Advantages of bilingualism seen at 3 Az schools
When Maria Taracena moved from Guatemala City to Tucson 10 years ago she didn’t speak English.
“It took me awhile to become accustomed to the way of living,” Taracena said. “I’d say the biggest transition though was learning English.”
After living for 10 years in the United States, Taracena is now fluent in English. She also still speaks Spanish daily at home with her family and her Spanish-speaking friends.
Although being bilingual has been shown by researchers to have certain benefits for cognitive development, there are only three bilingual schools to foster that development in Arizona, according to the Arizona Department of Education website.
While bilingual children have a more limited vocabulary in English, they are able to better complete tasks that measure the development of the area of the brain responsible for language.
Though Taracena considers herself to be bilingual, her path to bilingualism differs from students who are building those skills at Roskruge Bilingual Magnet School in Tucson.
“I love to promote with our students how many doors being bilingual is going to open for them,” said Jose Olivas, principal of Roskruge and a bilingual educator for 25 years. “There’s a saying, ‘El que habla dos idiomas vale por dos’ which means ‘he who speaks two languages is two people.' ”
Some parents believe bilingual education and upbringing expands opportunities for children to explore other paths toward a successful future, at least at Roskruge.
The bilingual magnet school holds a lottery for parents or guardians who want to enroll children in the school when a spot opens. With 700 students enrolled in kindergarten to eighth grade, Roskruge only has two spots, one in kindergarten and one in sixth grade, open for the 2012-2013 school year.
The school’s average elementary class size is 25 students, while the average class size in middle school is 30.
“Our parents understand our program and are very supportive of our program,” Olivas said. “They see the importance of learning a second language and perhaps they weren’t taught a second language because of the pressure to learn only English. Now, those parents are starting to see what they missed out on and want their children to have that opportunity.”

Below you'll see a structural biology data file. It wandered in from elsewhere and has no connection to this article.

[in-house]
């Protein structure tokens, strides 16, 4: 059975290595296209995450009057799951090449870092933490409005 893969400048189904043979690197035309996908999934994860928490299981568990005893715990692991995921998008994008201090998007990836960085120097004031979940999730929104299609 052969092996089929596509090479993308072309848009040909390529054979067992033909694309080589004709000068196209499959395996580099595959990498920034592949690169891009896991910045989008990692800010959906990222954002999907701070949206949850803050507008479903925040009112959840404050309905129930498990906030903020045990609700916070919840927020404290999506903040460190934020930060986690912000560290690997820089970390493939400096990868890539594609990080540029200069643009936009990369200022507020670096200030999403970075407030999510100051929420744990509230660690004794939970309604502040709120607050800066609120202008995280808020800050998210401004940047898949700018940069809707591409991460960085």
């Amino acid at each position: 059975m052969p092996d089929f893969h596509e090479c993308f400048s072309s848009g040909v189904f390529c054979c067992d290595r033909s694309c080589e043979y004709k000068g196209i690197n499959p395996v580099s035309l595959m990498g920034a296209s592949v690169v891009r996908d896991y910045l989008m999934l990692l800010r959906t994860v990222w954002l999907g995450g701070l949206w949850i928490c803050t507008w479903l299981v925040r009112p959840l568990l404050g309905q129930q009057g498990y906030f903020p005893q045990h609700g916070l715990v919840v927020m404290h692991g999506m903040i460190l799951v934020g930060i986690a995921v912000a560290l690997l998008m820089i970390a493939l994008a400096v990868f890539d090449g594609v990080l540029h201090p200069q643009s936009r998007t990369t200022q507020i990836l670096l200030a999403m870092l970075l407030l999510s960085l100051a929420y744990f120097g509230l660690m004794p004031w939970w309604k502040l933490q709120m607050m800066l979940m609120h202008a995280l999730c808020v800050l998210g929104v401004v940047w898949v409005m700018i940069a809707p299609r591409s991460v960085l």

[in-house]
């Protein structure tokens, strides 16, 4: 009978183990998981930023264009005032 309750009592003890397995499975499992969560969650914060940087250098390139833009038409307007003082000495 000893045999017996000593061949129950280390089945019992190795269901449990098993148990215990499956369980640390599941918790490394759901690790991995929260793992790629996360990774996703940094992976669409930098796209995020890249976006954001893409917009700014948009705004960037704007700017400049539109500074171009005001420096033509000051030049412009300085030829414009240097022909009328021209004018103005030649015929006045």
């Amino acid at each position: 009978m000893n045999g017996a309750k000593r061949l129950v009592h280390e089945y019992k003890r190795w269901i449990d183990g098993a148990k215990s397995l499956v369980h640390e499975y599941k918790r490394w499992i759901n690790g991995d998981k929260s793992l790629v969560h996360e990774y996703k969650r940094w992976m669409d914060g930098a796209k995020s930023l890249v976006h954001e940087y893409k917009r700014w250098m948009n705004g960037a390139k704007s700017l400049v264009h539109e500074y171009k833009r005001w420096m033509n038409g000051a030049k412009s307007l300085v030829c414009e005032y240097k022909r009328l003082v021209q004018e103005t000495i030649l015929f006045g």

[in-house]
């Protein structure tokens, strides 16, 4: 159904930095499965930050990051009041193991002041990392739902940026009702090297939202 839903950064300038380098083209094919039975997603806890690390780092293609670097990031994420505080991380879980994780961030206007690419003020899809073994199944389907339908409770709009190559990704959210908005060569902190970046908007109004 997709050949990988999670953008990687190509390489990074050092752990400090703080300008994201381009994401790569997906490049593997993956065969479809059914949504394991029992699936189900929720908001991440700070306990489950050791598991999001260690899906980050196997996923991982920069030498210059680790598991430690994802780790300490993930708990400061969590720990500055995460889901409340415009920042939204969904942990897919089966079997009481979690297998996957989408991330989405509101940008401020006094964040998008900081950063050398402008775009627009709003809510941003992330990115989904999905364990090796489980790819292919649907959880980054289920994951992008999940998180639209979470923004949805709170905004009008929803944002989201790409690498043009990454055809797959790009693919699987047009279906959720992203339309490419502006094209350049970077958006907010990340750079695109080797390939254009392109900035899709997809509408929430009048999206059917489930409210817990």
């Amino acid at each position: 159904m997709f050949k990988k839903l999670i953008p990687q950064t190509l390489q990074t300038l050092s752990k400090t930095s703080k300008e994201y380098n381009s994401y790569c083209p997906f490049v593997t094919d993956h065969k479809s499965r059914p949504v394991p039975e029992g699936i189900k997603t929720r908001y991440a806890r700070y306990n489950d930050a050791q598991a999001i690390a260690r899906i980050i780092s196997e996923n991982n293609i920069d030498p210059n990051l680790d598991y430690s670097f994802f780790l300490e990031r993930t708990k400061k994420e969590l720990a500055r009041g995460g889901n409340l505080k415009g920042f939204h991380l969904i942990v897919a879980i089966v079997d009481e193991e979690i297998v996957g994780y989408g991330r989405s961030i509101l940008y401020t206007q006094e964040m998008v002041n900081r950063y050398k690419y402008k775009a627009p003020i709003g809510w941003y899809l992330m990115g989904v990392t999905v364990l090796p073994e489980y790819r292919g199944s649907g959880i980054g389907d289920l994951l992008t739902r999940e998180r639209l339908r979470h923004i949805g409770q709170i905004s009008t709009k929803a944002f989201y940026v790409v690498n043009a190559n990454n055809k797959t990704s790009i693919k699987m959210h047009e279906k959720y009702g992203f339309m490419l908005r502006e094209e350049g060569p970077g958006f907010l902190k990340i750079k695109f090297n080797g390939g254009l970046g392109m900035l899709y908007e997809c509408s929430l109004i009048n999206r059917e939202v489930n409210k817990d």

According to Olivas, the Roskruge bilingual program alternates teaching subjects in one language one week, then continues lessons in the other language the following week.
“We’re not translating everything. Some weeks you will hear language arts in Spanish and language arts in English,” Olivas said. “It’s a spiral, you’re building on it—becoming bilingual and biliterate doesn’t happen overnight.”
Despite the opportunities and benefits, bilingualism in Arizona has seen pressure from political initiatives in the past.
In 2000, the state Legislature passed Arizona Proposition 203 English for Children, which prohibited “teaching of reading, writing or subject matter” in a language other than English.
The initiative, though, allows parental waivers for students to continue in a bilingual program.
“I feel a bilingual education is what’s best for students,” Olivas said. “It’s foolish to think that learning a second language is going to hurt you. It’s only going to help you.”
Joseph Casillas, a University of Arizona instructor who teaches Spanish to students who were raised in homes where English was not the dominant langauge, grew up speaking both English and Spanish.
“I think we have this myth of the perfect bilingual—where the person is exactly the same in both languages,” Casillas said. “The biggest difference is that the bilingual is dealing with two worlds. They have to separate and decide and match up the languages with certain situations and certain people.”
While the differences and advantages continue to be explored through research, Casillas said there is still more to be discovered.
“It’s true there is research that shows bilinguals doing things that monolingual kids can’t do,” Casillas said. “But, you have to take it with a grain of salt because other research for example shows that bilingual kids don’t perceive sounds in either language as fast as a monolingual does. I wouldn’t even say it’s a disadvantage, but you can just see the differences.”